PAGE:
Since the conflict kicked off, the biggest question has been how Israel allowed Hamas to breach its borders so easily.
Pro-Trump conservative Charlie Kirk has a reputation for supporting Israel. But over the weekend he went viral with a monologue asking how one of the most heavily guarded borders ever, backed by one of the world’s most robust defense forces, and informed by two of the most well-resourced intelligence agencies, somehow allowed a ragtag group of terrorists to paraglide into Israel and commit atrocities for hours with seemingly no resistance.
Right now, the darkest and most intriguing hypothesis is that some element in the Israeli government intentionally allowed the attack to take place as pretext to cleanse Gaza and occupy Palestinian territory.
At one point, the hashtag #BibiKnew trended, suggesting that the Israel PM had advance knowledge of the attack and let it happen anyway.
A related line of inquiry involves asking to what extent the Israeli government has intentionally propped up Hamas over the past several decades.
The theory is that Israel’s government would rather deal with a terrorist organization like Hamas than a peaceful political faction because it would justify not recognizing Palestinian statehood.
One of the most suggestive pieces of evidence is a 2007 cable released by Wikileaks in which an IDF officer said Israel would rather deal with a hostile state than a peaceful one.
For the debate to progress, these questions need to be answered with a combination of evidence, testimony, and historical facts, not ad hominem attacks.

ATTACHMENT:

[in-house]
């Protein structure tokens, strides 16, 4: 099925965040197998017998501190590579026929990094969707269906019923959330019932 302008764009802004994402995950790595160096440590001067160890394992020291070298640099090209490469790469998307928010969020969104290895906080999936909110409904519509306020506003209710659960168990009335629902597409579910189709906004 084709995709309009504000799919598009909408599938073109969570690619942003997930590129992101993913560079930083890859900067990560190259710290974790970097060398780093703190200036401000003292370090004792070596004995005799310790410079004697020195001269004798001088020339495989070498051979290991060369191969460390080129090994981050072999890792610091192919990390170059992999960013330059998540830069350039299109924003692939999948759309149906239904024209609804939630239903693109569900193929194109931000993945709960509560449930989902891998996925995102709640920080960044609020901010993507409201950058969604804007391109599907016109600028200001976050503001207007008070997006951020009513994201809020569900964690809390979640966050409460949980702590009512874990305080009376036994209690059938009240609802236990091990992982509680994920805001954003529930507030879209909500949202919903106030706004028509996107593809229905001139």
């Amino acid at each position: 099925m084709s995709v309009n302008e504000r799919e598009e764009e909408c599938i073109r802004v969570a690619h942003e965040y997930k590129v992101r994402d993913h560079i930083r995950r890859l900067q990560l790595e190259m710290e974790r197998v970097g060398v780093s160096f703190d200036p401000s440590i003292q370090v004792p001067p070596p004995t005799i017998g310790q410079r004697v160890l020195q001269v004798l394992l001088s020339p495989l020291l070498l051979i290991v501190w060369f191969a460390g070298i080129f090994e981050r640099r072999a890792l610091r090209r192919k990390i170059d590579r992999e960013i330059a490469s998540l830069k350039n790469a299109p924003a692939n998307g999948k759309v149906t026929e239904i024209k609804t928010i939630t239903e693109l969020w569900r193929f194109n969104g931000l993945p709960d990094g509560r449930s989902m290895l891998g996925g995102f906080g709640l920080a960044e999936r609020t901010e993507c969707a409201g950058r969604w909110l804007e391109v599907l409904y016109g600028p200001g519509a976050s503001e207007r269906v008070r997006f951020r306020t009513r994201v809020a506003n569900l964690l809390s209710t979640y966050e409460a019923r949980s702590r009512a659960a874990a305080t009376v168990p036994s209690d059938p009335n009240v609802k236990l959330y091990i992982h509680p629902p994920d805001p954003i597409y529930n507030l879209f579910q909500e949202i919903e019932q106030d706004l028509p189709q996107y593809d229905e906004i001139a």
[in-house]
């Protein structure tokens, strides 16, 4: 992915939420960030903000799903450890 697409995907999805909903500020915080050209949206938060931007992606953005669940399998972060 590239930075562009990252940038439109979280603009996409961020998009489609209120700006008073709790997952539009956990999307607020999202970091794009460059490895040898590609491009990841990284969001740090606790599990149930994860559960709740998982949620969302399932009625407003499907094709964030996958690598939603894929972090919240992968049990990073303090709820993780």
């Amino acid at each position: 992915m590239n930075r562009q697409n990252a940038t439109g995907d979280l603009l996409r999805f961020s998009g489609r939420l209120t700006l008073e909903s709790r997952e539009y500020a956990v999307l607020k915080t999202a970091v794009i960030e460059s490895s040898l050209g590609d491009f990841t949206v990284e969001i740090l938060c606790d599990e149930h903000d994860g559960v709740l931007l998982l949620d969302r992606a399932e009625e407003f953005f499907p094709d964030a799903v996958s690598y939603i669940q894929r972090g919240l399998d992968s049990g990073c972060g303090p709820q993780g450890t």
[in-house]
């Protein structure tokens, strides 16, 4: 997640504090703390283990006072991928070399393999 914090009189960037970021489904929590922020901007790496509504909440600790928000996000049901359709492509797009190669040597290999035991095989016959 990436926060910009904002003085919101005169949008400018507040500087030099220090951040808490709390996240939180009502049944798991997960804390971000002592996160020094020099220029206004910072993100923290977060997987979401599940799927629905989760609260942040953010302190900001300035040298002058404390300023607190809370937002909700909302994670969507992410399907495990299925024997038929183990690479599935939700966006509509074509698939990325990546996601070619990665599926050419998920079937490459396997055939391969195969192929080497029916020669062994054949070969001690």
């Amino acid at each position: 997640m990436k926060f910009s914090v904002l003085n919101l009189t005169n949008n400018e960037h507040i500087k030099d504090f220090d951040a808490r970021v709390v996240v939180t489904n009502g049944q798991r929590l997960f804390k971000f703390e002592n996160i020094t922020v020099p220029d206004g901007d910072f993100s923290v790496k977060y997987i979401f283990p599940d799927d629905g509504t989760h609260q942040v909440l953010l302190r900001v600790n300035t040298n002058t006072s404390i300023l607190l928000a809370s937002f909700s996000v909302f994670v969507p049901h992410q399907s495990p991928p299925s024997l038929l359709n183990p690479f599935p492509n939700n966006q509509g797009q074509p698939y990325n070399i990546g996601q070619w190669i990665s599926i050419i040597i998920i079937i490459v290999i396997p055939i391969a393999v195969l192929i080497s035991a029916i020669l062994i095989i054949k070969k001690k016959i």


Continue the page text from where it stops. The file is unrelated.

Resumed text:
If left unanswered, the doubters will be further emboldened to speculate into the empty spaces that this was some sort of false flag event.
II. Information War
There are also doubts about the authenticity of information currently being disseminated to justify the conflict’s escalation.
Over the past seven days, two incidents illustrated how treacherous the informational landscape has become.
First, last week, reports spread on both social and legacy media that Hamas had savagely beheaded 40 Israeli babies.
The claim was used to bolster the case for an immediate and forceful reprisal from Israel and to justify military aid from the West. At one point, President Biden claimed to have seen photographs of babies beheaded by Hamas.
However, when challenged, the White House was forced to walk back the statement that the President had seen any photographic evidence. None of the original sources were able to provide evidence to support the claim.
The next day, conservative commentator Ben Shapiro addressed doubters of the baby claim, posting a photo of the charred remains of a child along with the commentary, “You wanted pictorial proof of dead Jewish babies? Here it is, you pathetic Jew-haters. Israel will minimize civilian casualties. But Israel will not allow the pieces of human shit who did this to live. Every ounce of blood spilled in Gaza is on Hamas.”
Yesterday, a similarly vexing series of events took place when a hospital in Gaza was bombed, killing hundreds of Palestinians.
Last night, the New York Times presented the episode as a he-said/she-said dispute. Both pro-Israel and pro-Palestine commentators took issue with the framing.